Practising good dog dental hygiene is important to maintain the overall physical health of your canine. Sadly, owners tend to overlook this aspect in taking care of their pets, unknowingly letting them suffer from various issues such as bad breath, gum disease, and tooth decay. When left uncured, dental problems in dogs often lead to fatal infections and issues such as kidney, liver, and heart diseases.
Here Is an Interesting Fun Fact
Full-grown dogs have a total of 42 teeth. Regardless of size, it is the same number for all dogs, which is the reason why smaller breeds with small snouts tend to suffer from tooth crowding. Their mouths are more prone to bacteria. The unfortunate part is that most dogs show signs of gum disease when they are between two and four years old.
Now that we have established the importance of maintaining the dental health of dogs, the question is, how should their teeth be cleaned and how often?
The Right Way to Clean a Dog’s Teeth
Just like in correcting bad behaviours such as stopping a dog from barking excessively, the best cure for dental issues is prevention. Although adult dogs can learn to be comfortable with teeth cleaning, it will be easier if you start when they’re still puppies. As soon as the puppy arrives, gradually introduce a dental regimen, making sure that the experience is always pleasant. However, wait until it is around six months old when its adult teeth have grown before using a toothbrush.
Steps to clean a dog’s teeth:
- You can begin by gently rubbing the puppy’s gums with your finger. Gently massage its gums whilst you’re snuggling it so it can get accustomed and comfortable with you touching the insides of its mouth.
- Gradually shift to a soft rubber finger brush similar to the ones for toddlers or gauze wrapped around your finger. Once its adult teeth have grown, use a special dog toothbrush with soft bristles.
- Use pet-safe toothpaste that comes in beef, chicken, malt, and other dog-friendly flavours. Never use human toothpaste as it can be toxic to dogs.
- Brush the teeth the right way so your efforts won’t be put to waste. Take note of the following:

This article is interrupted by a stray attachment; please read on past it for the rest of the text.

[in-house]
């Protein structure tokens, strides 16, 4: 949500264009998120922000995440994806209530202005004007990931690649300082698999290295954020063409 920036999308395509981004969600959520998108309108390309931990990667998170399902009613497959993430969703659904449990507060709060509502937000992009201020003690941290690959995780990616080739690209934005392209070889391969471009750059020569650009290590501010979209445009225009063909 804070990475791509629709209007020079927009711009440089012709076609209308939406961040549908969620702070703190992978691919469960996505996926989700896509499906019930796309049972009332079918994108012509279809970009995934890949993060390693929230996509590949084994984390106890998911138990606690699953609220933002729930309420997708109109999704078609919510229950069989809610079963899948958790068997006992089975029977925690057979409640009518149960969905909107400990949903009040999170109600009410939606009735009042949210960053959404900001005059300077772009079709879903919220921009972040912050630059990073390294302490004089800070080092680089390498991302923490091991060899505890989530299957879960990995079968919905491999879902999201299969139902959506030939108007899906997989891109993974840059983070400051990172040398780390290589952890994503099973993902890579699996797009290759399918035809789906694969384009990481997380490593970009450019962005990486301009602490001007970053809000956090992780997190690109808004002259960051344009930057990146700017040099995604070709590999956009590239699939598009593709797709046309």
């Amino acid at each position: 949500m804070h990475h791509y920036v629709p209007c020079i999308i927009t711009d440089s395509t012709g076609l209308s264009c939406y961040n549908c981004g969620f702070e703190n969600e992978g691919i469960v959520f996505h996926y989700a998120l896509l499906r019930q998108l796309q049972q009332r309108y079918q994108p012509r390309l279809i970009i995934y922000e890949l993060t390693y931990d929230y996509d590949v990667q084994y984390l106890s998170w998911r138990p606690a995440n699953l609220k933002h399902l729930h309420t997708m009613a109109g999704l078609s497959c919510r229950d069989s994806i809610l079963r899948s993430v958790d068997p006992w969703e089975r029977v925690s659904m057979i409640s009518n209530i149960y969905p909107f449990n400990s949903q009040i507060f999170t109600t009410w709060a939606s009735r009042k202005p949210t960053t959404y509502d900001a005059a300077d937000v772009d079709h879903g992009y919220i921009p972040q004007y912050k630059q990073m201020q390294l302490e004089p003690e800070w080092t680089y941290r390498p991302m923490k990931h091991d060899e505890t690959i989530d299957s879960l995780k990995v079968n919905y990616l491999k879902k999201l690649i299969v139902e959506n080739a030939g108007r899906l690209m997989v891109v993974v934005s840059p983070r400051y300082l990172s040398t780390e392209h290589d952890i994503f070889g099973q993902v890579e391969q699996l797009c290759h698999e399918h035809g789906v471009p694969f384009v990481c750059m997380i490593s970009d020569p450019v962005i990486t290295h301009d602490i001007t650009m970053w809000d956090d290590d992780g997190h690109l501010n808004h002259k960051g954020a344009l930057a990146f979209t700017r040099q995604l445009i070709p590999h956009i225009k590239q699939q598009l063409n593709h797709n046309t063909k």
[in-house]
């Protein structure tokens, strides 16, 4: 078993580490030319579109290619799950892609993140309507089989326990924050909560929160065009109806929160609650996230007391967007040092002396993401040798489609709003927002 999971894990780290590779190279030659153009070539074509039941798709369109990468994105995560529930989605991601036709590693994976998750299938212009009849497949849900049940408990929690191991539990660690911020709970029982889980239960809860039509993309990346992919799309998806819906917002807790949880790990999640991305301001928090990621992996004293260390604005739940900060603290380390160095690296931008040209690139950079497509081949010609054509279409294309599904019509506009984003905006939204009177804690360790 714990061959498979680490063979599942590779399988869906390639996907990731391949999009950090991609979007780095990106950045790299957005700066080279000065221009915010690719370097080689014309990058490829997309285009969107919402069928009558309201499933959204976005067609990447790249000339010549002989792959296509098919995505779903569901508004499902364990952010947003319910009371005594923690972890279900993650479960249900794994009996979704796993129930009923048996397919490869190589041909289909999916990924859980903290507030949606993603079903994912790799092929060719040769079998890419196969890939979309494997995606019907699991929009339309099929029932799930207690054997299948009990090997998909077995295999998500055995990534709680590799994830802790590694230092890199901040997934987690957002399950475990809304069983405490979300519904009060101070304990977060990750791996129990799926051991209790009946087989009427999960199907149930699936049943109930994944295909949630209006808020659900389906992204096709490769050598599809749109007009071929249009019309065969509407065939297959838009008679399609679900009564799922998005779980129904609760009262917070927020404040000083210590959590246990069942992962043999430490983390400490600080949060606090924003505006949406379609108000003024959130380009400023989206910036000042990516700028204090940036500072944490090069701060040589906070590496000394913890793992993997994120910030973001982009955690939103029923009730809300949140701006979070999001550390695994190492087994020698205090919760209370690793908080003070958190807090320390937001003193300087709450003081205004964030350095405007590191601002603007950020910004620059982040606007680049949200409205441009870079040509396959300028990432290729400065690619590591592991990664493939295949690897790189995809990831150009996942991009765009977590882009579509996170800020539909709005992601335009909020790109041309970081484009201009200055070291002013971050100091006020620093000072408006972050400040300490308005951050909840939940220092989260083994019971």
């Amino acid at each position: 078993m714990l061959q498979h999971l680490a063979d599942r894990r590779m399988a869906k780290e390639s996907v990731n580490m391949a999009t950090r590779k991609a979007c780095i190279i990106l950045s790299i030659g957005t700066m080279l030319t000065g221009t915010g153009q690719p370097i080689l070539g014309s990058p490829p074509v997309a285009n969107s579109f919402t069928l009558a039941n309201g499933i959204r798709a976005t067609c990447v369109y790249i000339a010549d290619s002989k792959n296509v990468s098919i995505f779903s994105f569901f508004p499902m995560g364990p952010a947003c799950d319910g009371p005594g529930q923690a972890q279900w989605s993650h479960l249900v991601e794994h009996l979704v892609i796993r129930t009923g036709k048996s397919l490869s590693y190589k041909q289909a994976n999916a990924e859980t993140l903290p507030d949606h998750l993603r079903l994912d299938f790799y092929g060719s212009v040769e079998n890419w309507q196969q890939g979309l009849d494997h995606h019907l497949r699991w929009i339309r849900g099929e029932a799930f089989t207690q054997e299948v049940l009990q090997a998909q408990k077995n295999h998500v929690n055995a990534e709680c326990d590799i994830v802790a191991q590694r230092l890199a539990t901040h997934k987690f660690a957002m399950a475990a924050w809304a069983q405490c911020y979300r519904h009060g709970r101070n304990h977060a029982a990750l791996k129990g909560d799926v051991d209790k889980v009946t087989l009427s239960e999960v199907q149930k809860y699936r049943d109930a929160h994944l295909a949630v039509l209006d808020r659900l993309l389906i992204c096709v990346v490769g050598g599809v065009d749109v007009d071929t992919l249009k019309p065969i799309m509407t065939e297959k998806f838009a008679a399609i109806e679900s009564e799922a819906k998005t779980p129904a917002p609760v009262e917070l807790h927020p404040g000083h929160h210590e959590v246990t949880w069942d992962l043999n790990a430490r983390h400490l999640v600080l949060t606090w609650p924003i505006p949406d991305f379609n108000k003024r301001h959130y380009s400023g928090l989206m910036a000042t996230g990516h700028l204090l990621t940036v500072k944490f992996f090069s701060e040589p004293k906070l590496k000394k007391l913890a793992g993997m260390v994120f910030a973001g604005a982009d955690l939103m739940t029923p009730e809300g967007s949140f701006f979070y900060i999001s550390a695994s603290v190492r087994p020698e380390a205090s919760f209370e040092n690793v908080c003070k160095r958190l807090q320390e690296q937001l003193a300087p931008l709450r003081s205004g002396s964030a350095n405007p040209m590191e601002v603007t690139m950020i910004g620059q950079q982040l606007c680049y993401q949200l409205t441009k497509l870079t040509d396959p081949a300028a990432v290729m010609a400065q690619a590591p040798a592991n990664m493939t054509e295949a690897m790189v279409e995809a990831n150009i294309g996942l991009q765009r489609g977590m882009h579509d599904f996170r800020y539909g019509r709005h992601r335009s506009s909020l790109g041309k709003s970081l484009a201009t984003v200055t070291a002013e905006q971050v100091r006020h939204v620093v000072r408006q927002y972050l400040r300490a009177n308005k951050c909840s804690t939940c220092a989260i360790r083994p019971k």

- Lift the lip to reveal the outside surfaces of its gums and teeth.
- As you would when you brush your own teeth, brush with gentle motions to clean the teeth as well as the gums.
- Focus on the outside surfaces since most dogs are not comfortable having the inside surface of their teeth brushed. Forcing it might just traumatise the dog, making future brushing difficult.
- Reach the back upper molars and include fangs, which tend to quickly build up tartar.
- After brushing, give rewards in the form of praises, petting, play, or other fun activities to positively reinforce this dental process.
How Often Should You Clean Your Dog’s Teeth?
The ideal frequency of cleaning your dog’s teeth is every day especially if it is prone to periodontal disease or inflammation in the gums around the teeth. Small breeds are prone to develop this dental issue at a young age like chihuahuas, dachshunds, Pomeranians, schnauzers, and Yorkies, amongst others.
Not only is daily tooth cleaning good for your furry kid’s dental health but it will also help create a routine that it will be used to. It may seem hard especially when the practice of brushing your dog’s teeth hasn’t been established whilst still a puppy, but it is actually doable. You can start by doing it twice or thrice a week and then make it more frequent until you are able to do it daily with much less stress.
Other Ways to Maintain Oral Health
Apart from daily brushing, it is important to feed your dog high-quality food especially dry kibbles that promote chewing, and avoid giving table scraps. Also provide dental chews and toys that your dog will willingly play with. Some veterinarians would recommend drinking water additives or dental oral rinse that you can squirt in its mouth which will freshen breath and remove plaque.
Despite your diligent home dental care regimen, your adult dog will still need a yearly professional teeth cleaning to prevent tartar build-up and life-threatening illnesses related to dental problems. This will also assess the overall oral health of your pooch.
Dog dental care may seem like hard work but your furry kid’s big, healthy smile for the years to come will surely make it worthwhile.
You may like to read:
- One Simple Trick to Stop Your Puppy from Mouthing Your Hand
- 4 Super Effective Tips to Prevent Inappropriate Puppy Chewing